Western European welfare states are facing three key social and economic challenges in the 21st century: the rise of the knowledge economy, demographic ageing, and the massive political polarisation over questions of immigration and integration.
How can these challenges be addressed with the tools of social policy? How much resource can and should be spent on correcting market outcomes and equalising incomes? Should the welfare state honour its promise of providing encompassing social security by shielding citizens from the risks and challenges of the early 21st century, or by helping them adapt to these new realities, and by expanding the pool of solidarity to new risk groups? The answers different citizens and political parties in Europe give to these questions differ dramatically.
Join us on Friday 10 November as guest speaker Silja Häusermann (Professor of Political Science, University of Zurich) discusses this topic in depth for the Department of Social Policy and Intervention's 2023 Sidney Ball Memorial Lecture.
Silja Häusermann is Professor of Political Science at the Department of Political Science, University of Zurich. Her research is in comparative politics, comparative political economy and behaviour, with specialisms in socio-structural change, electoral and party system change, and their impact on distributive policies, as well as the transformation of welfare state in advanced post-industrial democracies.
In her forthcoming book, 'The Politics of Welfare Reform in 21st Century Western Europe’, Professor Häusermann studies political conflict over the provision of public welfare in the early 21st century, identifying structural and coalitional opportunities for reform across policy fields and regional contexts. Its main claim is that the question of inclusion vs. segmentation has become a key dividing line in the politics of welfare reform. Both voters and elites debate whether to expand the boundaries of welfare programmes to address new social risks and prioritise future economic opportunities - inclusion - or whether to target expenditure in ways that prioritise the current community and its income security - segmentation.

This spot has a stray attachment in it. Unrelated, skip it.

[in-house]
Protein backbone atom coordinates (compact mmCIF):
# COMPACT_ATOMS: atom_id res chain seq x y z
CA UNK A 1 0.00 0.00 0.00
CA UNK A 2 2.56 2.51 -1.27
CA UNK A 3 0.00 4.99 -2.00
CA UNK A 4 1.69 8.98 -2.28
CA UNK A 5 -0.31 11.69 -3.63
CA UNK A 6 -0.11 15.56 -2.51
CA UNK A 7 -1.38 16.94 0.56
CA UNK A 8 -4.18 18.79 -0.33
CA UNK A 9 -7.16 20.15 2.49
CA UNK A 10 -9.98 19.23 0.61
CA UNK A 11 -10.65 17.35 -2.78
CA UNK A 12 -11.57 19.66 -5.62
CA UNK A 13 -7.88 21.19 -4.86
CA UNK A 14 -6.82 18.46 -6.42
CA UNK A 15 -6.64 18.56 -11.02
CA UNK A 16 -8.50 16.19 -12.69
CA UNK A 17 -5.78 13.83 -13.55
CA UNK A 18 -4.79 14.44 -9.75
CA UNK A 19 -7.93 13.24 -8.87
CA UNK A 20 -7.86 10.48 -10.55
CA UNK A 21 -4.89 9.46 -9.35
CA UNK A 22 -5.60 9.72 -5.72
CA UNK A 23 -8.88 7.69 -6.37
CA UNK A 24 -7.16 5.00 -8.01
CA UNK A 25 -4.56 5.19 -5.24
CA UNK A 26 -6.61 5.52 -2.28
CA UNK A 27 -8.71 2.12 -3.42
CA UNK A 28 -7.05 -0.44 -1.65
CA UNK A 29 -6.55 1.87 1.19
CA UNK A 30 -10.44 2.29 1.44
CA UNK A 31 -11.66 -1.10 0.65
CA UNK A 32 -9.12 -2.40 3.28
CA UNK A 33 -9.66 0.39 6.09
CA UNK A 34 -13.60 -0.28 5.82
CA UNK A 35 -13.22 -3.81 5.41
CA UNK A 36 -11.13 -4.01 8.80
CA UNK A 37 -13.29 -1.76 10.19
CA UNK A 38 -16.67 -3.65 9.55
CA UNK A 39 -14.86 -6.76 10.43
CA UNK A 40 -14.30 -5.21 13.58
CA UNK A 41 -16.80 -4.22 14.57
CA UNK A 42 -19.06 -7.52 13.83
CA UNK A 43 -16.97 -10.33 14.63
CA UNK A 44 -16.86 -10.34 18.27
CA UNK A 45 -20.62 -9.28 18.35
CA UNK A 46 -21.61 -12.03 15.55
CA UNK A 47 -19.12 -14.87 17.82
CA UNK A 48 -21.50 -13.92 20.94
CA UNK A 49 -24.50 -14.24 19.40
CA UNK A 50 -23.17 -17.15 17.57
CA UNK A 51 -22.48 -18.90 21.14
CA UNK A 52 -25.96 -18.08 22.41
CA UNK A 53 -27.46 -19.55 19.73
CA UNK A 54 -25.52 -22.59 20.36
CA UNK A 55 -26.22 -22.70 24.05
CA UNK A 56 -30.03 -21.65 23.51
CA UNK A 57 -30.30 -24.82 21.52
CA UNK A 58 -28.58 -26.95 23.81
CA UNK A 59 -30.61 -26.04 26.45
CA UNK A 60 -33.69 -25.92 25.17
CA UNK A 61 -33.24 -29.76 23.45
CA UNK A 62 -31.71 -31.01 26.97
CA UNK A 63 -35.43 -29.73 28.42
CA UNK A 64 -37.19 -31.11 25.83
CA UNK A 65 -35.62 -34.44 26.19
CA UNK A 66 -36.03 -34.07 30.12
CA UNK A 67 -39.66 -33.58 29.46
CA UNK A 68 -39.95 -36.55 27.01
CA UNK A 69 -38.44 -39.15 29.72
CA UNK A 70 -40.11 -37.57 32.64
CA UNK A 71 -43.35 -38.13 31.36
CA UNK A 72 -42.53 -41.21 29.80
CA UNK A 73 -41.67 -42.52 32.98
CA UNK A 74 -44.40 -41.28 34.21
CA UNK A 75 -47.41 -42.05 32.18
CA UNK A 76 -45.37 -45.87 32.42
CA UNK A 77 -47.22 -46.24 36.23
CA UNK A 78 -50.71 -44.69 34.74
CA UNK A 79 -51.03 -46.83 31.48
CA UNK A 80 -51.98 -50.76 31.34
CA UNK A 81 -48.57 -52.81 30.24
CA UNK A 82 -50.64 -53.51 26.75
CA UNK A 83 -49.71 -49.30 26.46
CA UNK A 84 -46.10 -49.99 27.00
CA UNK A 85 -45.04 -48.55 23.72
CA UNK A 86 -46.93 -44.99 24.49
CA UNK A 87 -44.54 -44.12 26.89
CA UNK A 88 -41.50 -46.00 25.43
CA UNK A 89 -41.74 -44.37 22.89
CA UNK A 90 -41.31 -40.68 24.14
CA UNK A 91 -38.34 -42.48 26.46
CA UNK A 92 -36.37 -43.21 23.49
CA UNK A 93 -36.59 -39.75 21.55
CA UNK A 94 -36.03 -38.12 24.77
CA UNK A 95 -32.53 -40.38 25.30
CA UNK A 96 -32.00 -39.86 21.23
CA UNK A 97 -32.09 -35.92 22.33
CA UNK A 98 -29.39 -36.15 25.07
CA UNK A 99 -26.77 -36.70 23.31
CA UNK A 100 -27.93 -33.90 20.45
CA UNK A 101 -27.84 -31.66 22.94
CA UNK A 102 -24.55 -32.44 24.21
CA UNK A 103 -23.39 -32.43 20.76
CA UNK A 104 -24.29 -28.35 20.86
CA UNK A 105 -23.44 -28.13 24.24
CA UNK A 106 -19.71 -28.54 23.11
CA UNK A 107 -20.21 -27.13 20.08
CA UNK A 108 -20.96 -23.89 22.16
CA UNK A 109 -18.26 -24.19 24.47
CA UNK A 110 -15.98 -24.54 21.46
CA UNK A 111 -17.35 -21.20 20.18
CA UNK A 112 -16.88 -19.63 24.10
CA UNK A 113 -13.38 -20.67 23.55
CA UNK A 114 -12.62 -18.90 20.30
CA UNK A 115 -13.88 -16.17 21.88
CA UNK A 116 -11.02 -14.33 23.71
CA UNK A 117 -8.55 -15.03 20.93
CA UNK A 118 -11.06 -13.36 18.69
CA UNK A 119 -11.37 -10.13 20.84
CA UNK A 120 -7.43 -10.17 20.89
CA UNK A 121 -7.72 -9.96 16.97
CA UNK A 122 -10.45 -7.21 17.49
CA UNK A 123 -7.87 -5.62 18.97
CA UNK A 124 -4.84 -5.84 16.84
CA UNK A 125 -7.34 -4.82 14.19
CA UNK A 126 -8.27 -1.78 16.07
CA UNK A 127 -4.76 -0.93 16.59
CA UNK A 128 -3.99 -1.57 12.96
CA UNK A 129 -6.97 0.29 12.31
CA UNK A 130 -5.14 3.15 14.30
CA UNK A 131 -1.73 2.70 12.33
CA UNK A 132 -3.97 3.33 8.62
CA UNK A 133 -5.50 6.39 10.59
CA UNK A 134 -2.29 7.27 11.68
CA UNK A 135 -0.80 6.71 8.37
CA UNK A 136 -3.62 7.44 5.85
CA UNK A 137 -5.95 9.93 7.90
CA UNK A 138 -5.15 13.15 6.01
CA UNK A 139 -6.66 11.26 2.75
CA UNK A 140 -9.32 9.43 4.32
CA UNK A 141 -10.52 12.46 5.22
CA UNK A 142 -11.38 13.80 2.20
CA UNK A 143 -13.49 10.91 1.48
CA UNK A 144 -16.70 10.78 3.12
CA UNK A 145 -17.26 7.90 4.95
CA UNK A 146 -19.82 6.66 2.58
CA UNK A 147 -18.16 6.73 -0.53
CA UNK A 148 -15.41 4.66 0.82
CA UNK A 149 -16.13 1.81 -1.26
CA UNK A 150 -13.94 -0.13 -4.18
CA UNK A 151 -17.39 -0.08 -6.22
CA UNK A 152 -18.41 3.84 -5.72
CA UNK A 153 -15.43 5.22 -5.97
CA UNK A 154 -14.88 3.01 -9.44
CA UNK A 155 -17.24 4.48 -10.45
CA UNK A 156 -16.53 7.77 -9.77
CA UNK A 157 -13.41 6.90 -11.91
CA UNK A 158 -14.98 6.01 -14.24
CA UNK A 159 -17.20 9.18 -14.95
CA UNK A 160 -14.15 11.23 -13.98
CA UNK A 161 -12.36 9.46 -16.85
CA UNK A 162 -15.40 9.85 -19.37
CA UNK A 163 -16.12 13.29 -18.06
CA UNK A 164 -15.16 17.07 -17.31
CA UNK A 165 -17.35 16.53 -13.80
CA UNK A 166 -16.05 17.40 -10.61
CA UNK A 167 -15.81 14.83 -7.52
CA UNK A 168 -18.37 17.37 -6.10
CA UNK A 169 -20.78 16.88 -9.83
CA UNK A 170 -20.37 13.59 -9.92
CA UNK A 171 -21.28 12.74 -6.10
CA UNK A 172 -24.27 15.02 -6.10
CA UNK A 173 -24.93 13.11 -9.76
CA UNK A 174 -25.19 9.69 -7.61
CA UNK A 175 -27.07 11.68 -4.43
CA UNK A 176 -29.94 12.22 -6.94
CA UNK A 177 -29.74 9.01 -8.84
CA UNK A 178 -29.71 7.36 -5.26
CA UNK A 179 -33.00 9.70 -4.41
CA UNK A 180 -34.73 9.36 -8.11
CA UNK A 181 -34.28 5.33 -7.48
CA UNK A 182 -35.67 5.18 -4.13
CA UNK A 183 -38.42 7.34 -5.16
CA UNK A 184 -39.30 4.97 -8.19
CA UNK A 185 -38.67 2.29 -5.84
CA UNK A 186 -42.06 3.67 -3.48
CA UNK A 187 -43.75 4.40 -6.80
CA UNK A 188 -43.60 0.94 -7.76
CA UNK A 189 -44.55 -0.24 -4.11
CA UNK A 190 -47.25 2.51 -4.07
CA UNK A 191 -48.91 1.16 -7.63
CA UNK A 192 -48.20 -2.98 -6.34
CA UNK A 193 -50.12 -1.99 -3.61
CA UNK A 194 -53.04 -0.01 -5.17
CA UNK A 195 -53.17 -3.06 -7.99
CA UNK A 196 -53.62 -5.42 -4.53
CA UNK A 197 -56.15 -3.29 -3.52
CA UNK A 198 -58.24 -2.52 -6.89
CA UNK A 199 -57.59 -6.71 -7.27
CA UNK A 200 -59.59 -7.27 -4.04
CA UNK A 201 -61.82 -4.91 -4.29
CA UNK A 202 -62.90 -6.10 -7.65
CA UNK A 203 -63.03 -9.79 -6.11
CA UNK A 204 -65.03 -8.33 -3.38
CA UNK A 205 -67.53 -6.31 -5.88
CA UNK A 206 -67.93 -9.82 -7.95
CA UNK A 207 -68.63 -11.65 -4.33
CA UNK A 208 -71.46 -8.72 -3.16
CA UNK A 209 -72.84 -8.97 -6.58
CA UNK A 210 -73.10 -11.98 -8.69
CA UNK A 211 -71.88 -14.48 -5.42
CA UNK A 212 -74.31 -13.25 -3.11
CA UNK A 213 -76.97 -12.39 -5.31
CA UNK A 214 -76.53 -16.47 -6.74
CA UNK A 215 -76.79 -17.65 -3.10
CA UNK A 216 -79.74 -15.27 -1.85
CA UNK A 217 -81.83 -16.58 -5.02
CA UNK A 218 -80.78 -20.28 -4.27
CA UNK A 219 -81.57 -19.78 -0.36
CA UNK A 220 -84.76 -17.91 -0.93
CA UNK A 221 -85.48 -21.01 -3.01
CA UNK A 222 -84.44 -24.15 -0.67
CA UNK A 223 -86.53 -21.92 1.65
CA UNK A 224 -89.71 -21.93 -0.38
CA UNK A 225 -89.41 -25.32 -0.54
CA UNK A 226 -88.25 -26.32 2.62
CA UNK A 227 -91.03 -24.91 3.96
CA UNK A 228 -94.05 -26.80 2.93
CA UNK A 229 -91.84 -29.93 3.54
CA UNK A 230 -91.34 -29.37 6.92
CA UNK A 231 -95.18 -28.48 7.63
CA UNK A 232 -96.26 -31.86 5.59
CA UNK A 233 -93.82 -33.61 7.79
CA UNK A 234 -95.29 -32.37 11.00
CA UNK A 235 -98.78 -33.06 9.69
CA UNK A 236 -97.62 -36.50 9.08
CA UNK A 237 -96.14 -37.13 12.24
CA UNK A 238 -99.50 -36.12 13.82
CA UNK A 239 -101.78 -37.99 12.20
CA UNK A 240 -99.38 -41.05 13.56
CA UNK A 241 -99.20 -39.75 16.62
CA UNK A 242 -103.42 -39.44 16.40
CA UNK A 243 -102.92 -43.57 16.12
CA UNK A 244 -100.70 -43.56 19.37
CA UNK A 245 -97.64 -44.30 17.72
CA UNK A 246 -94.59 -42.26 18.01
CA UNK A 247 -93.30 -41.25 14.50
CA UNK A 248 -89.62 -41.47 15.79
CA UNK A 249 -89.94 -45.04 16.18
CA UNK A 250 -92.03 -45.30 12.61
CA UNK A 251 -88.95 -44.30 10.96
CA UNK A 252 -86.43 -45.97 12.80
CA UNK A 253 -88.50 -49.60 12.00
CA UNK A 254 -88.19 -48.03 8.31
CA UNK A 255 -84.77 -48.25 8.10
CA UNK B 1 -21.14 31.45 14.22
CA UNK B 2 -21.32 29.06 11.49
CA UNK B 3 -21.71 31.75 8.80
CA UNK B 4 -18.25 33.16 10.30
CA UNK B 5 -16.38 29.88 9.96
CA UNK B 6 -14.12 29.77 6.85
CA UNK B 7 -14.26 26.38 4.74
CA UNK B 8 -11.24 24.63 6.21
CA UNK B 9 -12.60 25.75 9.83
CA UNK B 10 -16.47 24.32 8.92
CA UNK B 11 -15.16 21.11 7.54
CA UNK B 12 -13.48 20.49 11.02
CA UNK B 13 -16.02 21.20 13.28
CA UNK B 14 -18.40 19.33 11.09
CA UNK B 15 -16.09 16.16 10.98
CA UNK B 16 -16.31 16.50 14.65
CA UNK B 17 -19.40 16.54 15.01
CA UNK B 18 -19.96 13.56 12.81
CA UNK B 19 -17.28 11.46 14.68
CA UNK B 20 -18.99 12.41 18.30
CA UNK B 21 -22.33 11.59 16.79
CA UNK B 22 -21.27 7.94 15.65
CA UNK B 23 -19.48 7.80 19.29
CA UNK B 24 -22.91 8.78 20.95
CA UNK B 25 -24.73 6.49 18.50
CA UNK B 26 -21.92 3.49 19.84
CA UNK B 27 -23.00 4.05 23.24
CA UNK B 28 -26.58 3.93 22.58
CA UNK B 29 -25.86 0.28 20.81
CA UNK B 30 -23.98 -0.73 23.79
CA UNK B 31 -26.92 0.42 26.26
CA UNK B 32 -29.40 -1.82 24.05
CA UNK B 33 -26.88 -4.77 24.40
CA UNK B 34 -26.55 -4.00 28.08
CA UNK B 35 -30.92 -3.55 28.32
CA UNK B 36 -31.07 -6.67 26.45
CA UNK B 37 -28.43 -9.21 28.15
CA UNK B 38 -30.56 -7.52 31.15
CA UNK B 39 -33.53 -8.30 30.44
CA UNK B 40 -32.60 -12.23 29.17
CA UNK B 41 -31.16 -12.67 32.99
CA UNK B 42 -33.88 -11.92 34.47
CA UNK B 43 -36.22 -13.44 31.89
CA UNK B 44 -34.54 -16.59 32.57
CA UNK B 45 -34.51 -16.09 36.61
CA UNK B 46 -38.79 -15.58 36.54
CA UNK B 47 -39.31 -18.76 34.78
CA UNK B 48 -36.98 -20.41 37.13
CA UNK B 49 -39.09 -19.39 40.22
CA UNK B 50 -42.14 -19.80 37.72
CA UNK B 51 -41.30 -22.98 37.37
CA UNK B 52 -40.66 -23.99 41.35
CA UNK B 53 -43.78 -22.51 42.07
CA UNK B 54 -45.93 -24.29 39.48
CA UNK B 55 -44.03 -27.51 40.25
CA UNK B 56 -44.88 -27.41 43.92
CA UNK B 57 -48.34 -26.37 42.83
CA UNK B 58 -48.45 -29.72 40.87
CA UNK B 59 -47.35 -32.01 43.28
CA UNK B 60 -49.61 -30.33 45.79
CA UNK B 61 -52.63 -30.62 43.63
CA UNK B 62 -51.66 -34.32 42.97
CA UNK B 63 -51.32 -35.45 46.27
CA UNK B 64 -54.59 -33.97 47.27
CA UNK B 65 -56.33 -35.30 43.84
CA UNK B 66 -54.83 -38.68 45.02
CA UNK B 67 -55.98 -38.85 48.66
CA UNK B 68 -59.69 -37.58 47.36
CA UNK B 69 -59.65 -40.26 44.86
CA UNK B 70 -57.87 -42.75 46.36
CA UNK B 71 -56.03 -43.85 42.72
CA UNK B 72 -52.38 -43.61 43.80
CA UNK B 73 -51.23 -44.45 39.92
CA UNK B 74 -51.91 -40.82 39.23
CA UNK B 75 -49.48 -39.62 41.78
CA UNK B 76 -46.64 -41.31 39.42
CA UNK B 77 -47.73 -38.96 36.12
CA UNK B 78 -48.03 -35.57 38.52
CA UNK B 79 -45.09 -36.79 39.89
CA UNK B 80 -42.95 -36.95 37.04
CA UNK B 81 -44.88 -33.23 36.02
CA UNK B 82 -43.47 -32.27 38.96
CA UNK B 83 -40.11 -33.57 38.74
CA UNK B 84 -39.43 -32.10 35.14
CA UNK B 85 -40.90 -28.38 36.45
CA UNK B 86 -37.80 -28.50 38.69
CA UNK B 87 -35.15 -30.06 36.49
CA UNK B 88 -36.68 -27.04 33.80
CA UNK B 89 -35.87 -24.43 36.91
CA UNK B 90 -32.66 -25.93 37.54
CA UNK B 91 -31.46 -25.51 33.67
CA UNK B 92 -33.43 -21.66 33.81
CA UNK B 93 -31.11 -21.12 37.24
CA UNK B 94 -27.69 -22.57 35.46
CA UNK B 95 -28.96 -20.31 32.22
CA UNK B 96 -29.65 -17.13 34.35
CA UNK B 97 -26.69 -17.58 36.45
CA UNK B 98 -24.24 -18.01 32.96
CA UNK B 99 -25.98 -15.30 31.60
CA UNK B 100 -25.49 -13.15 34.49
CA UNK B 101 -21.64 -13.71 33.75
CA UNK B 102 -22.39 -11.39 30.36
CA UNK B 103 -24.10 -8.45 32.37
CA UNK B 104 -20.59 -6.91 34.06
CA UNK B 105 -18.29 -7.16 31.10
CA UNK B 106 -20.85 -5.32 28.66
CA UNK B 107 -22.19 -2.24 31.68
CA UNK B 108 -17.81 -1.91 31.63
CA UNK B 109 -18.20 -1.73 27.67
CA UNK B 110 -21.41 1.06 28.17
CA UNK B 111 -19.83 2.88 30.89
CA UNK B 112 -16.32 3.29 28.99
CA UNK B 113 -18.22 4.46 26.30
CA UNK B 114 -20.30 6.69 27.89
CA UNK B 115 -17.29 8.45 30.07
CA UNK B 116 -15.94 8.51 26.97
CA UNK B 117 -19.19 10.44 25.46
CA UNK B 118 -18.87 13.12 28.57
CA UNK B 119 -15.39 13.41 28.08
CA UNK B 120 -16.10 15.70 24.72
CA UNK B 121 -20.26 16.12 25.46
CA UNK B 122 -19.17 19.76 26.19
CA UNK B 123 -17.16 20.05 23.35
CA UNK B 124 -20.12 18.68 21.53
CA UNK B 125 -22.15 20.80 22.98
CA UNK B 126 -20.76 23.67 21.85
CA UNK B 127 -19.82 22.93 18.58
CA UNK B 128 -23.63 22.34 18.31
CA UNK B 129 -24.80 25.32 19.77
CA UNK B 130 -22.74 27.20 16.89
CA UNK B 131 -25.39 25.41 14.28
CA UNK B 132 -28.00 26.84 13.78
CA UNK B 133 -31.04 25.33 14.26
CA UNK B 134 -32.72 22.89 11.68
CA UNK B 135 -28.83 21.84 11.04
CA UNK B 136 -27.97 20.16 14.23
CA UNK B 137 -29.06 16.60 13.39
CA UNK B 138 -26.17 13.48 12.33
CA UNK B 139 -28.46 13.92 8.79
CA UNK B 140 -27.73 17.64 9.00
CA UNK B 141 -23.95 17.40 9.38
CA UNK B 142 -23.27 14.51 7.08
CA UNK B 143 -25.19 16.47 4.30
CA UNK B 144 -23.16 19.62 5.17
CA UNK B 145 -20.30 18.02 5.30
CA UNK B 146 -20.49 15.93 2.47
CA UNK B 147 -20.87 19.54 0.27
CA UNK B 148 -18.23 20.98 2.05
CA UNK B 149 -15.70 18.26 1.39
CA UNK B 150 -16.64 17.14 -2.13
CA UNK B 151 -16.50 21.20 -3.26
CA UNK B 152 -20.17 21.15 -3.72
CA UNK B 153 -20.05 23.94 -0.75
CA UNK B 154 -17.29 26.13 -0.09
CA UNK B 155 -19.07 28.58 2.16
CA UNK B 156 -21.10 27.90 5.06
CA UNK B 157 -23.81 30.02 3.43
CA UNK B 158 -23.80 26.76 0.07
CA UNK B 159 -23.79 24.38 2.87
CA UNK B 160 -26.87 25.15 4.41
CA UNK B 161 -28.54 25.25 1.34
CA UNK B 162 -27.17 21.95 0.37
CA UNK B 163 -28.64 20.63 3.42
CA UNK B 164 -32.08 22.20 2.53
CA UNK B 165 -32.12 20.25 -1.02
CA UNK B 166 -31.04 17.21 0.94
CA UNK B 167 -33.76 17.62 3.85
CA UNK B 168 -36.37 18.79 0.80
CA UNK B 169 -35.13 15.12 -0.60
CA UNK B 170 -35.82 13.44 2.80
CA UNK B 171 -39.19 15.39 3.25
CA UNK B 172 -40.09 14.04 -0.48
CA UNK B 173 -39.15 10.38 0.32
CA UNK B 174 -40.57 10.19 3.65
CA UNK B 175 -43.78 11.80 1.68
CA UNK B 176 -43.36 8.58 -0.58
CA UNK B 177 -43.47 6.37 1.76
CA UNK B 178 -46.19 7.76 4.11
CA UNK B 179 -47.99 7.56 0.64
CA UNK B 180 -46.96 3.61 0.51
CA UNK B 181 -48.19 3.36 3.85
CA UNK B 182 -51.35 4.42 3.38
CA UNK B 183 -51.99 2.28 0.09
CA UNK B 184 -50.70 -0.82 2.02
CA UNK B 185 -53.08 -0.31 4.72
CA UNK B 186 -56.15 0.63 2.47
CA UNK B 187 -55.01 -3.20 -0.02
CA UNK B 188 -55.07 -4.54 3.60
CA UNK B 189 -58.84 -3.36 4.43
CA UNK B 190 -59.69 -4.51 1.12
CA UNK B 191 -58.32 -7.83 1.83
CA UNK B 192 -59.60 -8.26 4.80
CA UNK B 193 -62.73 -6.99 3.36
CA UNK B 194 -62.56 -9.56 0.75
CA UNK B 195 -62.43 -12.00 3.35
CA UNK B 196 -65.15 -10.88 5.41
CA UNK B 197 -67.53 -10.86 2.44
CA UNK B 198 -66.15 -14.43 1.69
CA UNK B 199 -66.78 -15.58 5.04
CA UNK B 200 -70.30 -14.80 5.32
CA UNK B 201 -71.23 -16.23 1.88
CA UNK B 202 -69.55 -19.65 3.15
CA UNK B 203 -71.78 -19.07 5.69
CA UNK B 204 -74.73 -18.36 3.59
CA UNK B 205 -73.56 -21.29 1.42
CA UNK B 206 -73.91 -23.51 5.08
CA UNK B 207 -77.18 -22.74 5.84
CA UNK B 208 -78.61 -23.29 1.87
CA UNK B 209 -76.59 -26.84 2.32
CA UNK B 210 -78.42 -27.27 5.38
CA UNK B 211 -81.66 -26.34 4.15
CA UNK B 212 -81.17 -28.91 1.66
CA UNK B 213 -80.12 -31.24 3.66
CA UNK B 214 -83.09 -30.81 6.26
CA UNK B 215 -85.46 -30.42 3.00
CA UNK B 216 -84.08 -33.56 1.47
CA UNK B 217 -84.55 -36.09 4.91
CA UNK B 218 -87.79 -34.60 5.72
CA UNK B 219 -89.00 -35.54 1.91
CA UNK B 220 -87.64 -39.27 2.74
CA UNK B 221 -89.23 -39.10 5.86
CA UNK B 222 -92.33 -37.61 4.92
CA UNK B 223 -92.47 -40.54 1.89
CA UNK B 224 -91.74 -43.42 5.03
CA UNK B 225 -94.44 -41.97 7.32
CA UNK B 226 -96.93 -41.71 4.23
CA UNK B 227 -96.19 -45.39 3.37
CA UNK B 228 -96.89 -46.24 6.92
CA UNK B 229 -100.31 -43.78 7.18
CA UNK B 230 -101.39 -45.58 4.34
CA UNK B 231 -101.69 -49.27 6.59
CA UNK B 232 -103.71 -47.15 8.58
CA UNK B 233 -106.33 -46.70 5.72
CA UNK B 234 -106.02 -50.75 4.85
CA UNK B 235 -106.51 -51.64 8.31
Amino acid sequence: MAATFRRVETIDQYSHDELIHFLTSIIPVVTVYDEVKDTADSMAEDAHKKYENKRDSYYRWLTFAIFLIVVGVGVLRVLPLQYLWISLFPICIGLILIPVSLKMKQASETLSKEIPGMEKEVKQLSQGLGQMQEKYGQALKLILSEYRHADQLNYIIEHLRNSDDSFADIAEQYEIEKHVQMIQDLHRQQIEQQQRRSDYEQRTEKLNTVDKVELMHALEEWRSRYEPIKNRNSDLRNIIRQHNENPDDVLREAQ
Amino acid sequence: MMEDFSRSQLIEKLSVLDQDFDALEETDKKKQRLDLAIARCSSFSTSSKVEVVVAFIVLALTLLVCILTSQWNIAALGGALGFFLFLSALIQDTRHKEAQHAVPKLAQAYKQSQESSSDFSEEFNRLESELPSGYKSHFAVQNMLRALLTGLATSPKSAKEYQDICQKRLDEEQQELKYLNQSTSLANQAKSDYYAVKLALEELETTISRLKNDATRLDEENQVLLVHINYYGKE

To study politicisation and reform opportunities in different fields of social policy, the book builds on large amounts of original data from public opinion surveys and content coding in eight West European countries (Sweden, Denmark, Germany, Netherlands, UK, Ireland, Italy and Spain).
Oxford’s Department of Social and Policy and Interventions Sidney Ball Memorial lectures began in 1917, shortly after Barnett House was founded in 1914. The first lecture was published as the Barnett House Papers No.1 by Oxford University Press in the same year. When Sidney Ball, chairman of the Barnett House Committee, died in March 1918, the annual talks were renamed as the Sidney Ball Memorial lectures. This historic lecture has been a signature event in DSPI since 1917.
This year’s lecture will take place from 5 – 6pm on Friday 10 November in the Auditorium at St John’s College and will be followed by a drinks reception. Registration is required and can be made on our Eventbrite page.
The lecture will be recorded and released online after the event date. For recordings of previous Sidney Ball Memorial lectures, visit Sidney Ball Memorial Lectures.